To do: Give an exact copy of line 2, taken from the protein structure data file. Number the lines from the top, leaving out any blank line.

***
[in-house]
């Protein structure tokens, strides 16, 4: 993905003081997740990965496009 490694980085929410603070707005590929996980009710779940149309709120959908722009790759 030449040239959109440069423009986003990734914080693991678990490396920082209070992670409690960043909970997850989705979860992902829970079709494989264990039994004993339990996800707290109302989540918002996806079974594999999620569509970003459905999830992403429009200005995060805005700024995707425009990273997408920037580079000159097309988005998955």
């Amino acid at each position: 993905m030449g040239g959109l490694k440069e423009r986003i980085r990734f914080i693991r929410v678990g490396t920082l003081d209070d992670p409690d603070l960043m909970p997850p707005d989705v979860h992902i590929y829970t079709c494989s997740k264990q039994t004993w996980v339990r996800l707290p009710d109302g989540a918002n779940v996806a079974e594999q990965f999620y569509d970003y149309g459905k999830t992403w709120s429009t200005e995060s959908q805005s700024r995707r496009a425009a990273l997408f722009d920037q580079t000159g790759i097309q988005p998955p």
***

């Protein structure tokens, strides 16, 4: 993905003081997740990965496009 490694980085929410603070707005590929996980009710779940149309709120959908722009790759 030449040239959109440069423009986003990734914080693991678990490396920082209070992670409690960043909970997850989705979860992902829970079709494989264990039994004993339990996800707290109302989540918002996806079974594999999620569509970003459905999830992403429009200005995060805005700024995707425009990273997408920037580079000159097309988005998955």